Kasuga Grand Shrine (Kasuga Taisha), is one of Japan’s most important, and popular, Shinto shrines. Originally established in 768, the shrine acquired special notoriety and status in 965, when Emperor Murokami began sending imperial messengers to the shrine to report and seek the patron kami’s advice on affairs of state.
Over the next few weeks, my Monday posts will take you on a tour of Kasuga Taisha, and share a little about it’s history and the role it plays in Japanese culture. (All of the photos are mine, and were taken during my research trip to Japan in June, 2015.)
Kasuga Taisha lies in the heart of Nara Park, home to numerous shrines and Buddhist temples, as well as 1200 sika (deer) that, although no longer legally considered sacred objects, still enjoy protected status and have no fear of visitors. (For more about the deer, and photos of their shenanigans, click here.)
The approach to Kasuga Taisha lies along a wooded path that runs almost half a mile from the nearest road (conveniently, a city bus stop sits immediately beside the start of the path, making it easy for foreign visitors to find):
Near the start of the path, you’ll notice a few stone lanterns standing along the edge of the gravel road.
As you walk, the lanterns become more numerous.
Kasuga Taisha is actually famous for its lanterns–tōrō in Japanese. Thousands of them line the paths and hang from the eaves within the shrine, including some of the oldest extant tōrō in Japan.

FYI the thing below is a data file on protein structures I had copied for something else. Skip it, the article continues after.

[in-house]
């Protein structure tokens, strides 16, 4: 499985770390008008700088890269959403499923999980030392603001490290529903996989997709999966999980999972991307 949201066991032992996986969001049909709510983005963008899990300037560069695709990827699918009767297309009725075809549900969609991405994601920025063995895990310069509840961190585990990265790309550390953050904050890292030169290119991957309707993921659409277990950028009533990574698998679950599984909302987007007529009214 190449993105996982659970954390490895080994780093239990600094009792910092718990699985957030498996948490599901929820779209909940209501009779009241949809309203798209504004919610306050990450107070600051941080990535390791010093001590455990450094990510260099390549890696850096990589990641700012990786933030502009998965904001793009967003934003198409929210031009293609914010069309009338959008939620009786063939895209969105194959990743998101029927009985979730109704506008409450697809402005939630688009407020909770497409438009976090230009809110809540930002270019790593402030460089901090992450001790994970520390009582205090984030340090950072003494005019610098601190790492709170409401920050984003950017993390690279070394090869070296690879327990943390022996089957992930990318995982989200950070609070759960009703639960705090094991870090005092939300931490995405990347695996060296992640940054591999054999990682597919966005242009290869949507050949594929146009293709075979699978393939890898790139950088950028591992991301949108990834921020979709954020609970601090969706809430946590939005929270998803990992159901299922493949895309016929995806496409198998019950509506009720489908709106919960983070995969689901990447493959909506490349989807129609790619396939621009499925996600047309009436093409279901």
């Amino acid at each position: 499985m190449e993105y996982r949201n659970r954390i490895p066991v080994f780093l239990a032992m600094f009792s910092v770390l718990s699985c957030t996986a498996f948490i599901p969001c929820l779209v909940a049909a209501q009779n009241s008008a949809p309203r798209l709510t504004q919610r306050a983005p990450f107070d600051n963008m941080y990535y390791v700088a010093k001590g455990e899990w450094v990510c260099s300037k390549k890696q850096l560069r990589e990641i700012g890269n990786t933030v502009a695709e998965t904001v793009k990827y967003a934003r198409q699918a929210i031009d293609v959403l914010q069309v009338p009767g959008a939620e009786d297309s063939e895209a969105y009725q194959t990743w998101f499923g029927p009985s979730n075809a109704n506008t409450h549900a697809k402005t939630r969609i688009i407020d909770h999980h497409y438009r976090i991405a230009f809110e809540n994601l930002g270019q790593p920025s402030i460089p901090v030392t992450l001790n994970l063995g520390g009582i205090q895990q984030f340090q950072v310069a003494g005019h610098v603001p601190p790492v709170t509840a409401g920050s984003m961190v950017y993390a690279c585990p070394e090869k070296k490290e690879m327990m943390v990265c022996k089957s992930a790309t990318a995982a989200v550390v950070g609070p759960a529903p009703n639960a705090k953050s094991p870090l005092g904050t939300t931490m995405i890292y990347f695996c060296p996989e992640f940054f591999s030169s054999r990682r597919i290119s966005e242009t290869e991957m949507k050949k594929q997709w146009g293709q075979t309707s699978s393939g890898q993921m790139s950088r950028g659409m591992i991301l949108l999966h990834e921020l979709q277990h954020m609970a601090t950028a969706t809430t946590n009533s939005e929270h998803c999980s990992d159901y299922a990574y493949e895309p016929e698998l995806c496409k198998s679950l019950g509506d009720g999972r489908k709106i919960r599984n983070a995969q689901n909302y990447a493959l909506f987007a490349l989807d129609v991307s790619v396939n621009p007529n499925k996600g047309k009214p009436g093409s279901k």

A crow met me near the sign announcing the entrance to Kasuga Taisha – in Japanese, a good omen, because the eight-span crow is considered a messenger of the kami (gods, or divine beings).
Sub-shrines are common at Shinto holy sites; in addition to the primary altars and buildings dedicated to the patron kami, Shinto shrines often feature smaller sub-shrines dedicated to other kami (and not always lesser gods – sometimes, the sub-shrines honor stronger deities than the primary ones enshrined at the main shrine altar – however, at Kasuga Taisha, most of the sub-shrines are for lesser kami).
Like many Shinto shrines, the “final approach” to Kasuga Taisha features a line of small shops selling food, drinks, and souvenirs. Although the shops are fewer, and the offerings less elaborate here than at some shrines and temples in Japan, these shops do sell “deer crackers” (“Not tasty for humans. For Deer Only.”), so the sacred sika hang around in hopes of a treat.
To the left side of the path as you approach the entrance to the shrine, a deer-shaped fountain provides a place for visitors to purify themselves in accordance with Shinto custom. (The ritual, which I’ll blog about another time, involves a ritual rinsing of the hands and mouth.)
Beyond the fountain the path slopes upward and a pair of staircases lead to the main gates of the shrine. One staircase leads up to the left of the entrance:
Providing a sideways view of the entry gates:
While the other, more crowded path leads directly to the gates:
Like many Japanese shrines and temples, Kasuga Taisha’s size makes it difficult to get a good close-up image of the gates (they overfill the frame) – and the hundreds of lanterns lining the path make it difficult to get a photograph from a decent distance.
Through these gates lie the shrine’s major buildings and sacred sites…and I hope you’ll join me next Monday, when we continue our journey inside the gates!
Have you visited Kasuga Taisha, or any other Shinto shrine? What did you think of the experience?